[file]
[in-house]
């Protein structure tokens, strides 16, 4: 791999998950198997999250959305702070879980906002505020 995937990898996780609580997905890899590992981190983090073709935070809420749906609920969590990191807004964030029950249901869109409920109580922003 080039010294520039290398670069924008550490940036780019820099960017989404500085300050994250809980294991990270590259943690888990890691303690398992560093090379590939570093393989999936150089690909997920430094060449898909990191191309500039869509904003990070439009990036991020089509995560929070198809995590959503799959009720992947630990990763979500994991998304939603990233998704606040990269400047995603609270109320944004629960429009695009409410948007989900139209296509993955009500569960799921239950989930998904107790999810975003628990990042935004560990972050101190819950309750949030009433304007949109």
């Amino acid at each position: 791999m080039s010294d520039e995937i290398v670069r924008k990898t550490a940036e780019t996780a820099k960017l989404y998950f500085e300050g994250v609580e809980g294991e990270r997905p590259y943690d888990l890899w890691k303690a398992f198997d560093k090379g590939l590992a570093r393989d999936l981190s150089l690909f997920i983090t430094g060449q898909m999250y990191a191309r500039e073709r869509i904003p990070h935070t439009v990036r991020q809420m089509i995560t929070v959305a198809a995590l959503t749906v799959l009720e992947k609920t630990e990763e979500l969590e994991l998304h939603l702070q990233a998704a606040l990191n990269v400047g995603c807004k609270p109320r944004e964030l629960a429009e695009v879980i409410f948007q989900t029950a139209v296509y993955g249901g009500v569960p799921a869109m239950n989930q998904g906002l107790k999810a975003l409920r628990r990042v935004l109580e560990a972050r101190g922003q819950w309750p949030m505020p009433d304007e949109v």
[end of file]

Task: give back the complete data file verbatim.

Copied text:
[in-house]
């Protein structure tokens, strides 16, 4: 791999998950198997999250959305702070879980906002505020 995937990898996780609580997905890899590992981190983090073709935070809420749906609920969590990191807004964030029950249901869109409920109580922003 080039010294520039290398670069924008550490940036780019820099960017989404500085300050994250809980294991990270590259943690888990890691303690398992560093090379590939570093393989999936150089690909997920430094060449898909990191191309500039869509904003990070439009990036991020089509995560929070198809995590959503799959009720992947630990990763979500994991998304939603990233998704606040990269400047995603609270109320944004629960429009695009409410948007989900139209296509993955009500569960799921239950989930998904107790999810975003628990990042935004560990972050101190819950309750949030009433304007949109």
């Amino acid at each position: 791999m080039s010294d520039e995937i290398v670069r924008k990898t550490a940036e780019t996780a820099k960017l989404y998950f500085e300050g994250v609580e809980g294991e990270r997905p590259y943690d888990l890899w890691k303690a398992f198997d560093k090379g590939l590992a570093r393989d999936l981190s150089l690909f997920i983090t430094g060449q898909m999250y990191a191309r500039e073709r869509i904003p990070h935070t439009v990036r991020q809420m089509i995560t929070v959305a198809a995590l959503t749906v799959l009720e992947k609920t630990e990763e979500l969590e994991l998304h939603l702070q990233a998704a606040l990191n990269v400047g995603c807004k609270p109320r944004e964030l629960a429009e695009v879980i409410f948007q989900t029950a139209v296509y993955g249901g009500v569960p799921a869109m239950n989930q998904g906002l107790k999810a975003l409920r628990r990042v935004l109580e560990a972050r101190g922003q819950w309750p949030m505020p009433d304007e949109v």